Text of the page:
Mr Balls was forced to drop the proposals – along with another ten flagship policies – a month later in a bid to push through the Bill in the final days of Parliament – a period known as the ‘wash up’.
At the time, the Tories said the party had agreed to compulsory sex education but wanted parents to be able to choose to ‘opt out’ if their children were below 16.
They claimed Mr Balls ‘preferred petulance’ by scrapping the plans entirely in the ‘wash out’, after disagreements between the two parties over the opt out age.
The Coalition has now launched a review of PSHE, proposing a strengthening in the priority given to teaching about relationships, the importance of positive parenting and teaching about sexual consent.
Primary heads and governors will continue to decide whether or not to provide sex education and what it should involve beyond the compulsory science requirements – such as the biological facts of reproduction – laid down by the national curriculum.
‘Shy’ children at risk of being diagnosed with mental disorder
Children who are merely shy or sad are at risk of being diagnosed with mental disorders and given powerful drugs. Psychologists say that new guidelines being developed in America will lead more young people seeing their common problems regarded as illnesses that must be treated, rather than just being given support.
They fear that pupils who are quiet at school could be diagnosed with “social anxiety disorder” while those who become withdrawn after suffering a bereavement are classified as having a “depressive disorder”.
Children who just talk back to adults or lose their temper regularly could be diagnosed with “oppositional defiant disorder”.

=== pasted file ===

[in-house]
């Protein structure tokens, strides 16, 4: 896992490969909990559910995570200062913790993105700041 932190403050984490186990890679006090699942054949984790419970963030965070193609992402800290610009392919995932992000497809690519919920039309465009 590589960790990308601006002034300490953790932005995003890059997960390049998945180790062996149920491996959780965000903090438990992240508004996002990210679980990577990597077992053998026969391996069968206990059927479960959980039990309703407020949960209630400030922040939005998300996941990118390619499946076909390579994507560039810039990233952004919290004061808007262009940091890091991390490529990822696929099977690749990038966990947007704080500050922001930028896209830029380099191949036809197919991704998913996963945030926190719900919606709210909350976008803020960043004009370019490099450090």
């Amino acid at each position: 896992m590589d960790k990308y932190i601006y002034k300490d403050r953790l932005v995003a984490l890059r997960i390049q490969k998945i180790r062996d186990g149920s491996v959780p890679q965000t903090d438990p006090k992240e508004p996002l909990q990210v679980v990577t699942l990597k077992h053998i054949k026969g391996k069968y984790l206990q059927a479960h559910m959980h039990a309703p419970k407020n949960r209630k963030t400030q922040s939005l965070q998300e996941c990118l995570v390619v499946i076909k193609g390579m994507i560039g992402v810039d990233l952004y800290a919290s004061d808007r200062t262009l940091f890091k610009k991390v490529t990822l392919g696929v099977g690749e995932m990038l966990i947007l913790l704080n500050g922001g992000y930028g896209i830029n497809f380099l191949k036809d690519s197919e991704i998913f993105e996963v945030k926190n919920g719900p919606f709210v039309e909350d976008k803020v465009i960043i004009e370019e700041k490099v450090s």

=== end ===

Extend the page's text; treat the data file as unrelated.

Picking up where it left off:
As a result, those found to have these increasingly broad mental disorders could be prescribed powerful medication such as Prozac or Ritalin to control or alter their behaviour.
Now the pressure is increasing for a national review of the use of such drugs on schoolchildren as well as more research into their long-term effects, following a vote at the TUC Congress on Wednesday.
Kate Fallon, general secretary of the Association of Educational Psychologists, told delegates: “Behaviours develop over a long period of time, often with a range of complex causes; we can’t ‘cure’ the behaviours we don’t like with a quick fix of medicine. They usually require careful management by all the adults around the child.
“In 2013 we’re expecting new criteria for the definition of mental illness to be adopted here in the UK. These criteria will lead to many more children being diagnosed as mentally ill, based on reports of their behaviours.
“A shy child could be diagnosed with social anxiety; a sad or temporarily withdrawn child could be diagnosed with depression.
“These are conditions which are also likely to be treated with medication – and under these circumstances, Congress, we will be putting potent drugs into children with little or no understanding of what it will lead to.
“In a society that wants quick results using drugs to improve behaviour is very tempting. But there can be other ways of improving children’s behaviour which typically involve time and energy from people.”
Research has found that children under the age of six are being prescribed the drug Ritalin for attention deficit hyperactivity disorder, prompting calls for the Department of Health to investigate the scale of the problem and the potential long-term damage it may be causing.
Recent figures show 650,000 children aged between eight and 13 are on the pscyhotropic drug, up from just 9,000 two decades ago, while others are taking Prozac for depression or anxiety.